Eco-lanes system with eco-cruise control reduced fuel consumption by 4.5 percent, in addition to reducing HC, CO, and CO2 emissions.

Two eco-driving applications developed and evaluated for reductions in fuel consumption and emissions.

Date Posted

Developing Eco-Adaptive Cruise Control Systems

Summary Information

The study demonstrates the feasibility of two eco-driving applications, aiming to reduce vehicle fuel consumption and greenhouse gas emissions. Specifically, the study develops an eco-drive system that combines eco-cruise control (ECC) logic with state-of-the-art car-following models and evaluates Eco-Lanes and speed harmonization (SPD-HARM) applications.


The eco-drive system makes use of topographic information, the spacing between the subject and lead vehicle, and a desired (or target) vehicle speed and distance headway as input variables. It was studied on a segment of I-81 between Roanoke and Blacksburg, Virginia.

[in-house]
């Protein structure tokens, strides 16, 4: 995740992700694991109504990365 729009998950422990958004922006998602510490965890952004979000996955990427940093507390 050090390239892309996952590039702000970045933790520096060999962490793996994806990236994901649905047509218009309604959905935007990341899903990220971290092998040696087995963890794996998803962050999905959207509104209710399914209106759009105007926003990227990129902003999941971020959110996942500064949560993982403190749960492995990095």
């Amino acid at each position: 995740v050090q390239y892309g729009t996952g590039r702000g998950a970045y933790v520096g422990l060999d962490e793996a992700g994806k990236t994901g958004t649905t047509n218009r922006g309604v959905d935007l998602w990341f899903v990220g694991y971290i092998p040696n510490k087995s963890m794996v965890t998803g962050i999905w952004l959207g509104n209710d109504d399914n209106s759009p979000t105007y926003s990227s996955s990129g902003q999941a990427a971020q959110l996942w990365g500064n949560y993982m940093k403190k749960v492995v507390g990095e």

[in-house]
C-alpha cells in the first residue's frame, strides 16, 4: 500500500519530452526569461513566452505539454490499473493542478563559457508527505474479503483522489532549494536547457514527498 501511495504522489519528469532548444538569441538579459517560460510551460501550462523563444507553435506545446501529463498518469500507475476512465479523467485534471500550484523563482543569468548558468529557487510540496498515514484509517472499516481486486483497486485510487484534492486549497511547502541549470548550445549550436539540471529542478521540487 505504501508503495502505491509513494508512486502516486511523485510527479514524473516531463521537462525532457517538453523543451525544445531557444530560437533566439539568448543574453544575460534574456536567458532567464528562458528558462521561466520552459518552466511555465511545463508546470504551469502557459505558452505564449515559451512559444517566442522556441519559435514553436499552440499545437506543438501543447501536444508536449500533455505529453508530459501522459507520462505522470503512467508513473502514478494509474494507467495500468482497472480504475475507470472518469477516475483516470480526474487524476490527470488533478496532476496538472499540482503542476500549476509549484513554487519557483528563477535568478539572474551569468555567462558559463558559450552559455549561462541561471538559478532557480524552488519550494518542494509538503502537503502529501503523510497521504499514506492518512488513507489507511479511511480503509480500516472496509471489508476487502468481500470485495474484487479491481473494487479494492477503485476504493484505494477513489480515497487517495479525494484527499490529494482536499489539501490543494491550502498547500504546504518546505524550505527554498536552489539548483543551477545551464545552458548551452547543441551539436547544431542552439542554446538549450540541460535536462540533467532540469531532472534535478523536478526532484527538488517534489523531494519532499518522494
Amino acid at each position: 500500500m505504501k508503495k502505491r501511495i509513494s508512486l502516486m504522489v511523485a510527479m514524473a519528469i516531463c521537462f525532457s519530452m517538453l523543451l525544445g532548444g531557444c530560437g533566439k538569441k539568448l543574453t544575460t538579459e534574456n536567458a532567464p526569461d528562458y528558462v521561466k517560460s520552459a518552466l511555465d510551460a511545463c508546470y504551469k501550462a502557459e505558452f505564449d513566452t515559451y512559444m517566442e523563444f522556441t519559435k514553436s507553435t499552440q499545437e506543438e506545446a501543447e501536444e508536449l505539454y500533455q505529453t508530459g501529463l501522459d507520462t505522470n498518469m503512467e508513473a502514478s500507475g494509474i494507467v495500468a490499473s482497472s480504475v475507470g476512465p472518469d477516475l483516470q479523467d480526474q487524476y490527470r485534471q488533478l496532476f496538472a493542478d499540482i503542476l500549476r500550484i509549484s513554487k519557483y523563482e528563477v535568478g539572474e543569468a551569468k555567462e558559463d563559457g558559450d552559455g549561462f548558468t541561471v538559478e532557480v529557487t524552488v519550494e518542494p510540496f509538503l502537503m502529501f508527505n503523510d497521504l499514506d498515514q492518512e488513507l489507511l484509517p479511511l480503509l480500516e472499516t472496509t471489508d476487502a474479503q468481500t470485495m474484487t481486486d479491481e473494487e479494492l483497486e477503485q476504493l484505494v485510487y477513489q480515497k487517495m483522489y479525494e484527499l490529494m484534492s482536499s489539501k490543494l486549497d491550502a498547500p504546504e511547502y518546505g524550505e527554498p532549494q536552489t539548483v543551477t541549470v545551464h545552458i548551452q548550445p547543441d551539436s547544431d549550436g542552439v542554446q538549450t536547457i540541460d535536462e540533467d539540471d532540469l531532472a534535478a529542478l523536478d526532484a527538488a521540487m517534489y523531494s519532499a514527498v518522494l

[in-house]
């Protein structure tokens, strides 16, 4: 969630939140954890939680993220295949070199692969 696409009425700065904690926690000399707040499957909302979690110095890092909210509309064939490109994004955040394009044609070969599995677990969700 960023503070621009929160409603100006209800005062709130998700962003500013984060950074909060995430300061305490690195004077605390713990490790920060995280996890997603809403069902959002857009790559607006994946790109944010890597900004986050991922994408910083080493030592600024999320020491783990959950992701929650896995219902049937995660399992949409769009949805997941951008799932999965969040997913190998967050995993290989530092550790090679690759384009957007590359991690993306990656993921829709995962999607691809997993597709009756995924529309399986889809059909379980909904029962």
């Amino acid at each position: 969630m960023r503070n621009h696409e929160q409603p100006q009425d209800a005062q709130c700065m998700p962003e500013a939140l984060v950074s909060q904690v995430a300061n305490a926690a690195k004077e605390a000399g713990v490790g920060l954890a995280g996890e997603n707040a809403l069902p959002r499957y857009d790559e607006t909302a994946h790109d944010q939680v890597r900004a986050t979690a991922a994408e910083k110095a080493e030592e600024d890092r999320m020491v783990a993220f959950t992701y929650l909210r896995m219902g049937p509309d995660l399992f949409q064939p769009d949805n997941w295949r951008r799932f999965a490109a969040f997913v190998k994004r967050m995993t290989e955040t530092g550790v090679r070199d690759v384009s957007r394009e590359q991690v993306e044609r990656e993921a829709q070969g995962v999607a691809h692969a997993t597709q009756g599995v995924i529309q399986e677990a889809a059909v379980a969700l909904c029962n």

The Eco-Lanes and SPD-HARM applications were evaluated using the INTEGRATION microscopic traffic simulation software.


The study demonstrated that the proposed Eco-Lanes system can significantly improve fuel efficiency and air quality while reducing average vehicle travel time and total system delay. In this case study, compared to the base-case scenario, the Eco-Lanes system reduced fuel consumption by 4.5 percent, hydrocarbon emissions by 3.1 percent, Carbon monoxide emissions by 3.4 percent, and Carbon dioxide emissions by 4.6 percent.

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Deployment Locations